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Five things you didn't know about British Agriculture


On the 4th August 2022 you'll find social media filled with farmers celebrating Farm 24. A 24 hour take over to show the general public the behind the scenes of farming. If you follow the #farm24 on Facebook and/or Instagram you're bound to find lots of pictures of farms across the country. The initiative is sponsored by Farmers Guardian and Morrisons and is a great event to be a part of!




 
  1. The UK has the highest animal welfare standards in the world.

Even supermarket meat and dairy is under strict guidelines which ensure that animals are well cared for and go outside for a minimum number of days. The number is constantly rising resulting in a large number of animals in the UK being out of grass for over half of their life!


Grass fed ewes and lambs at home at Lucie's Lambs

2. 64% of the UK is farmland.


Of this 25% is arable- cereals, fruit and veg and the other 75% is mixed but predominately grasslands.


The most common crops grown are wheat, barley,oats, oilseed rape, sugar beet and potatoes. We harvest around 2 million hectares of wheat a year and 5.5 million tonnes of potatoes.


There are 21.8 million sheep and lambs in the UK, predominately farmed for meat although milk and wool have small markets too.


There are 9.4 million cattle in the UK, kept for dairy and beef.


There are 4.8 million pigs in the UK for pork production




3. There are 91 different breeds of sheep kept in the UK


The sheep sector is very varied depending on where you are in the country.


In the North you have more primative breeds crossed with a terminal sire to make a better carcass. Further south you'll find a lot of commerical breeds such as a Texel or Suffolk which will fatten quickly for the supermarket. But farmers also keep rare breeds if they work in their system.


While the south is considered a milder climate than the North, we still have strong winds and it can be cold- income the Southdowns from the South Downs in Sussex and the Romney from the Romney Marsh in Kent. Both breeds of sheep are hardy, small and thrive on poor grassland. We have Romneys as all our land is on steep slopes and they seem to thrive on this. I have seen our sheep dig at the snow to get to the grass underneath.



Romney ewe and lamb from Lucie's Lambs


4. Agriculture sequests more carbon than it emits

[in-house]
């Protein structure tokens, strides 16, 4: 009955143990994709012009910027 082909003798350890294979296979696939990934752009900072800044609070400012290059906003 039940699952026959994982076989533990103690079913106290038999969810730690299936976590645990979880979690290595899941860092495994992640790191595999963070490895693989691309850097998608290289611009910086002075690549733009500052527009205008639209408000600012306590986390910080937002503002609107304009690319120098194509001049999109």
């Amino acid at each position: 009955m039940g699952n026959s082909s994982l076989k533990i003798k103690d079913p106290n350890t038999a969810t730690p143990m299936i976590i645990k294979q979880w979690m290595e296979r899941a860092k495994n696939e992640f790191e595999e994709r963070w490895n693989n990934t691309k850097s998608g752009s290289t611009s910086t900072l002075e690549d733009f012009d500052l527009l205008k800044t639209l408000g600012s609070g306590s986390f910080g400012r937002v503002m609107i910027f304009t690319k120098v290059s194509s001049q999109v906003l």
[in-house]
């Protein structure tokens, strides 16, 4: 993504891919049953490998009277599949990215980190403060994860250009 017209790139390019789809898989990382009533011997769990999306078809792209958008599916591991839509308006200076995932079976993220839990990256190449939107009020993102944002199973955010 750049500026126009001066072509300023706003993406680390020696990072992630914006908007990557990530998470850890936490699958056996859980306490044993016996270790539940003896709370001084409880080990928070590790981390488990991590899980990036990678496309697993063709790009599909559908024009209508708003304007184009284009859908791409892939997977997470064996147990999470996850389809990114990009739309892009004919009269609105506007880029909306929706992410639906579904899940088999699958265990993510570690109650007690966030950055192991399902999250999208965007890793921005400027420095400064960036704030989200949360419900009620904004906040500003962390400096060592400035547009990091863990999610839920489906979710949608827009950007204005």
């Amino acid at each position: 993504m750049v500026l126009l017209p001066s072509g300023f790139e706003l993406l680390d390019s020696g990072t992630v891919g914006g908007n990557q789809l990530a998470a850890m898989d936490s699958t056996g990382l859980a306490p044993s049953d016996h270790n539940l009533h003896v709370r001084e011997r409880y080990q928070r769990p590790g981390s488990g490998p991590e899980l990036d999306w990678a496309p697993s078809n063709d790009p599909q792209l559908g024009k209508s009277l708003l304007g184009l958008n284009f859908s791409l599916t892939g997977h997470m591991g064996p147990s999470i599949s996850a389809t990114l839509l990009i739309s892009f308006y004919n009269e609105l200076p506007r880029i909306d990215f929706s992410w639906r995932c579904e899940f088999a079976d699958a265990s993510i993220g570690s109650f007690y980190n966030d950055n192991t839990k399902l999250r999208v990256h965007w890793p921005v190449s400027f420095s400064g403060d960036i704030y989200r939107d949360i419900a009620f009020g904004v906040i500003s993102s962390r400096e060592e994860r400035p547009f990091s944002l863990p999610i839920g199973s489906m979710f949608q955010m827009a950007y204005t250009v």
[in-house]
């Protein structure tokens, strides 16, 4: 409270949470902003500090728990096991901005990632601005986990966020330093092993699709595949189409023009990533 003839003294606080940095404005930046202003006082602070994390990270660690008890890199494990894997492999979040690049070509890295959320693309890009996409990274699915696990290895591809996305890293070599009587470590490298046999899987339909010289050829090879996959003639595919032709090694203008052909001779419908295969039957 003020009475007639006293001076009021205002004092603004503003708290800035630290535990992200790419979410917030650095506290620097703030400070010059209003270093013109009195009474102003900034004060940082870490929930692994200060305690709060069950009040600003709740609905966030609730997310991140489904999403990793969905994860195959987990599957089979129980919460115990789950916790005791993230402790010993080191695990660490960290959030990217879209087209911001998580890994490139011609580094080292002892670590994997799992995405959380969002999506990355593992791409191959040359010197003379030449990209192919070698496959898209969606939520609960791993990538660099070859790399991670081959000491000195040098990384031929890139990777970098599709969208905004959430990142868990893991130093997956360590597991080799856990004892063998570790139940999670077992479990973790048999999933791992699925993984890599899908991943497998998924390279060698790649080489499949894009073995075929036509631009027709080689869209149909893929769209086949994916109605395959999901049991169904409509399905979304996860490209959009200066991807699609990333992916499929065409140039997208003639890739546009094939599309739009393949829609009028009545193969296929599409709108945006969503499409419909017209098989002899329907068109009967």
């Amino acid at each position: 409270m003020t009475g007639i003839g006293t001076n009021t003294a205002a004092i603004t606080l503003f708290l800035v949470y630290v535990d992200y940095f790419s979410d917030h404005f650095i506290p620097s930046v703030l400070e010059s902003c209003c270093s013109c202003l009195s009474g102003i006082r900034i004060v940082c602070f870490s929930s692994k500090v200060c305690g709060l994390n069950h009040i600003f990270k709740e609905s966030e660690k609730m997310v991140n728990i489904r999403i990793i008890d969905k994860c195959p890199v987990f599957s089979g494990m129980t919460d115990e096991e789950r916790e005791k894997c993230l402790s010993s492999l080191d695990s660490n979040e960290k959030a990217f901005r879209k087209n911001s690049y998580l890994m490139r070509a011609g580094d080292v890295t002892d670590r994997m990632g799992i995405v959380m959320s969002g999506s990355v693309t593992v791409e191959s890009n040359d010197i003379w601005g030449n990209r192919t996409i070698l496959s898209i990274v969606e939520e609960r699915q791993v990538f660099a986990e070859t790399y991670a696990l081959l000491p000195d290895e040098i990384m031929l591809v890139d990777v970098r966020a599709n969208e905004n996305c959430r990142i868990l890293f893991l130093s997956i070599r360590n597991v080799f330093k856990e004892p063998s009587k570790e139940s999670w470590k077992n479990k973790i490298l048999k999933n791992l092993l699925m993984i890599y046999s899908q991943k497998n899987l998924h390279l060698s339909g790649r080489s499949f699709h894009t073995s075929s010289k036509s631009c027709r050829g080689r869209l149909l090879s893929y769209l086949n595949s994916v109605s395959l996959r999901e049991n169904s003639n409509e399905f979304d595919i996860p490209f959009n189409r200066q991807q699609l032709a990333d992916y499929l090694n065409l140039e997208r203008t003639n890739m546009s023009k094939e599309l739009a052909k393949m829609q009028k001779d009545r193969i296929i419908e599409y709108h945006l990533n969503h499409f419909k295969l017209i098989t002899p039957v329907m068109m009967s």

As the move to grass fed meat and drought resistant grassland has increased the quantity of carbon captured into the soil far outweighs the amount emitted. Many farmers now work with the animals eat 1/3, trample 1/3 and leave 1/3. Leaving grass cover ensures that the ground always has a root structure allowing water to be absorbed instead of running down the road. It also means that carbon is able to be stored in the soil and the microbiomes in the soil are able to flourish. Happy animals and happy soils! The happier the soil the better crop you get above the surface!



Weaned lambs eating a diverse grass mix. Photo credits Sophie Callahan


5. 28% of the agricultural workforce is female and growing all the time


International women's day has done wonders for getting women into industries which were traditionally men. While its very common for there to be women on livestock farms there are still few women working on arable farms and harvesting the crops we rely on. It's unclear why this is, but slowly over the last few years there has been more and more women joining the harvest teams!


I for one am very proud to be a women in farming and am grateful for the opportunities I have had since I started in agriculture aged 16. While sexism does still happen there are less and less issues and this can only be a positive!



Me wearing my Beaumont and Bear x Doodling Lucy T-shirt which raises money for Yellow Wellies, a farm safety charity



I hope you found these 5 facts interesting and hope you enjoy the fun and celebrations of Farm 24 over on Facebook and Instagram! You can follow my instagram @lucies_lambs to find out what I get up to!








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